It’s happening – your baby is no longer a baby and its time to get ready for her first day of preschool! This is a huge step for both you as a parent and your little one. So, if you’re having mixed emotions, it’s totally normal!
From one mom to another, I can say I am excited but also nervous for my three-year-old to start preschool this fall. I am excited for him to interact with other kids his age, learn, and play, but interested to see how he will behave and also adjust to eating lunch in a different place other than home.
Whether your son or daughter goes to preschool part time or full time, there will most likely be lunch or at the least snack time.
Here are some ways to help you and your child have a successful lunch during preschool. You’ll also find a few ideas for incorporating healthy lunch items that will fuel your child with the energy he needs to thrive at preschool.
There’s nothing wrong with planning ahead and being prepared! In fact, being prepared can save you a lot of time and unnecessary stress in the future. Preparing for lunch time for when your child enters preschool might include getting a lunchbox she loves, trips to the grocery store the previous day (or days before) and making meals the night before so the morning runs more smoothly. Whatever this looks like for you, being prepared can make life easier. Also, allowing her to choose what goes in her lunchbox at the grocery store or at home can help her feel involved and part of the process. So when she opens her lunchbox the next day, she will see what he picked out!
Choose foods he will eat
If this is the first time your child eats a meal away from home or with family, he’ll want to see familiar foods in his lunchbox. Your child will be busy learning and playing at preschool so he will be hungry when lunch time rolls around. It might be best to include one or two of his favorite food items to ensure that he does eat. However, don’t let this discourage you from helping him try new things. You could be surprised that while he’s being adventurous at preschool, he might be adventurous in choosing to eat something new too!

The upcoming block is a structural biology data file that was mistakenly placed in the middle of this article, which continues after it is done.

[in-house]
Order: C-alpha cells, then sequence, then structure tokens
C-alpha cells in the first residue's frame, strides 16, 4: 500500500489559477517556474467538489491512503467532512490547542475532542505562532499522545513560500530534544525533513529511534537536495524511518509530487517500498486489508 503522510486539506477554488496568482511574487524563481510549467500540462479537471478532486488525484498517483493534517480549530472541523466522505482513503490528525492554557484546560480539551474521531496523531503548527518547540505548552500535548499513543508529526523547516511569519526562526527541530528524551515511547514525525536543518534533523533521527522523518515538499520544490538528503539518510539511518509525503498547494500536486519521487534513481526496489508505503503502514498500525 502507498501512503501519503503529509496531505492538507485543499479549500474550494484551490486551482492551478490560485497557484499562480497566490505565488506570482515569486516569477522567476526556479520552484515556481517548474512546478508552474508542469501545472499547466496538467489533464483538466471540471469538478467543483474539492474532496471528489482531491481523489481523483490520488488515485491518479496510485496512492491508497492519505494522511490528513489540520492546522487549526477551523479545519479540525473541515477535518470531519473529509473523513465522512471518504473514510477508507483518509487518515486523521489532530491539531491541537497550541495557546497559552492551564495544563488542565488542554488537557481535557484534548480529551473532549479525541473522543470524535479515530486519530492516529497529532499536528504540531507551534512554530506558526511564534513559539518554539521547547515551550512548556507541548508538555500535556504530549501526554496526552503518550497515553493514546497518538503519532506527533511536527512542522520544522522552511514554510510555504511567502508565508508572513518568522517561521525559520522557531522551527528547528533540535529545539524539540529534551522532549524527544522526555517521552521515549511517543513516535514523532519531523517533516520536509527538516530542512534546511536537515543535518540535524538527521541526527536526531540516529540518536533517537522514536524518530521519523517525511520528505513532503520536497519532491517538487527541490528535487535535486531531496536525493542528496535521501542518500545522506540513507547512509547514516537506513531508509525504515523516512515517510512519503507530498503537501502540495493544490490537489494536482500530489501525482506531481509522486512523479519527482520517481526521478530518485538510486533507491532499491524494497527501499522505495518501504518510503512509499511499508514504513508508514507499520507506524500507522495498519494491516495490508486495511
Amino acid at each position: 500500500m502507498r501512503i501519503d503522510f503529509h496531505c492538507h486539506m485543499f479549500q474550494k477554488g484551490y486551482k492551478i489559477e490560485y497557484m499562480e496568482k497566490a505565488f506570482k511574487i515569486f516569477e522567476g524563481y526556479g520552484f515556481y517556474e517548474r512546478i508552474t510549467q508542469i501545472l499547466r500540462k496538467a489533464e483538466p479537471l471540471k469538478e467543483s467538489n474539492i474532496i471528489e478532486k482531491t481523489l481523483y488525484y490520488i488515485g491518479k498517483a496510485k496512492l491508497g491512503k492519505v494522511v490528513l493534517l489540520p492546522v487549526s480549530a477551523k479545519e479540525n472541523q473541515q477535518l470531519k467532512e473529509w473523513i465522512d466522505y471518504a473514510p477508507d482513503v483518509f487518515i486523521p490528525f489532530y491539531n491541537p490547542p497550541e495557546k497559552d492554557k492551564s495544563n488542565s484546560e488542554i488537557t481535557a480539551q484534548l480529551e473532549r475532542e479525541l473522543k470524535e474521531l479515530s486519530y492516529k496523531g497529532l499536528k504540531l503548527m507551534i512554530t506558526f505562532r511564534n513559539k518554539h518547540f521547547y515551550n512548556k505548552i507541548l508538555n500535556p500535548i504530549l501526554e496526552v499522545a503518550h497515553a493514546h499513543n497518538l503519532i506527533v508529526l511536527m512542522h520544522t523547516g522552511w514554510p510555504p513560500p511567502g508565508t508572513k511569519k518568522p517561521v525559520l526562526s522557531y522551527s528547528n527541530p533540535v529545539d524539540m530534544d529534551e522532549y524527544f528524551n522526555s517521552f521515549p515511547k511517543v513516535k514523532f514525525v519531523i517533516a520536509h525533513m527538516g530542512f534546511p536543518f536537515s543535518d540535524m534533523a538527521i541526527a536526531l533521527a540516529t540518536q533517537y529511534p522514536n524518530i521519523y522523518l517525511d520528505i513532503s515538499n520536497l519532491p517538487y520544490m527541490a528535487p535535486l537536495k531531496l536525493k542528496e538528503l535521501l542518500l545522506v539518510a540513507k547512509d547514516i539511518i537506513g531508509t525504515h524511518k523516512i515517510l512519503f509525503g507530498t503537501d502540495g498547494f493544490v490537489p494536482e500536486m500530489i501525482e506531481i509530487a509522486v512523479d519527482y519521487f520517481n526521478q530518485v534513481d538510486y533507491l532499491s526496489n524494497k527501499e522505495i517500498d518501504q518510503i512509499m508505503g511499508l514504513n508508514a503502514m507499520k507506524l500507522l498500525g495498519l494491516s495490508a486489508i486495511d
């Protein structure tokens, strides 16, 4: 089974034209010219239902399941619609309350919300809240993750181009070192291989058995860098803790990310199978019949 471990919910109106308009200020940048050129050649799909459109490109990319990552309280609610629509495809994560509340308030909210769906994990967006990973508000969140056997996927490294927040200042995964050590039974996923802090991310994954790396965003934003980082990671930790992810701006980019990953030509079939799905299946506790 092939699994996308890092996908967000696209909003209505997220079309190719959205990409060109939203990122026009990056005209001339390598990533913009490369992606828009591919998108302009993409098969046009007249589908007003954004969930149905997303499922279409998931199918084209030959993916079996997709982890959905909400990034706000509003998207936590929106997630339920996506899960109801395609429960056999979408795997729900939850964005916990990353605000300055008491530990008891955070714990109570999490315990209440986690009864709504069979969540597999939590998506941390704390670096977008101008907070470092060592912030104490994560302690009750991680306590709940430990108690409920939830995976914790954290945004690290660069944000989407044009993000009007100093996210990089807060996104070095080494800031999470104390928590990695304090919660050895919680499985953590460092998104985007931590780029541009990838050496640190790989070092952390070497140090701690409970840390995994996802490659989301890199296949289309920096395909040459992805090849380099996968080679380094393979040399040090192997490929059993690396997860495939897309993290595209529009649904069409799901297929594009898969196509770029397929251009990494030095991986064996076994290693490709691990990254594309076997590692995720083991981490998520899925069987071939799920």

Try to include the major food groups
Fruits, vegetables, whole grains, protein, and dairy should be the focus when making your child’s lunch. This can be challenging – I understand! The most important thing here is that you try your best to provide what your child needs. Our kids will only be exposed and have the opportunity to eat healthily if we (as the parent) give them a chance. Finger foods can be a great choice and easy for your toddler to eat by himself as she explores more independence:
- Apple slices, bananas, strawberries, blueberries, and peeled oranges
- Whole grain breads, pastas, and crackers
- Plain Greek yogurt, string cheese, and cubed cheese
- Edamame, sliced or cooked carrots, green beans, peas, and sweet potato
- Nut butters, hard boiled egg, slices of deli turkey
Be creative and have fun
Expressing creativity when making your child’s lunch can look differently for each of us. That’s the beauty of being creative, it isn’t a “one shoe fits all”. For example, if your child likes the star shape, you could use a star cookie cutter to cut out his peanut butter and jelly sandwich into the shape of a star. Or, you can use fun, unique eating utensils to help make the meal more enjoyable. Being creative and thinking outside the box also comes into play when trying to include healthier options for your child to eat.
My son really likes dipping things into other things. Meaning, if there is some sort of interactive activity during his mealtime it makes everything more fun. Examples of this are:
- Apple slices dipped in peanut butter
- Carrots dipped in ranch or hummus
- Chicken nuggets (whole grain/white meat) dipped in ketchup
Practice eating out of his lunch box
Children like to know what to expect, and they thrive off of routine. Getting them used to eating out of a lunch box at home might seem like a silly idea, but it can help lunch time go much more smoothly when they’re in a new environment.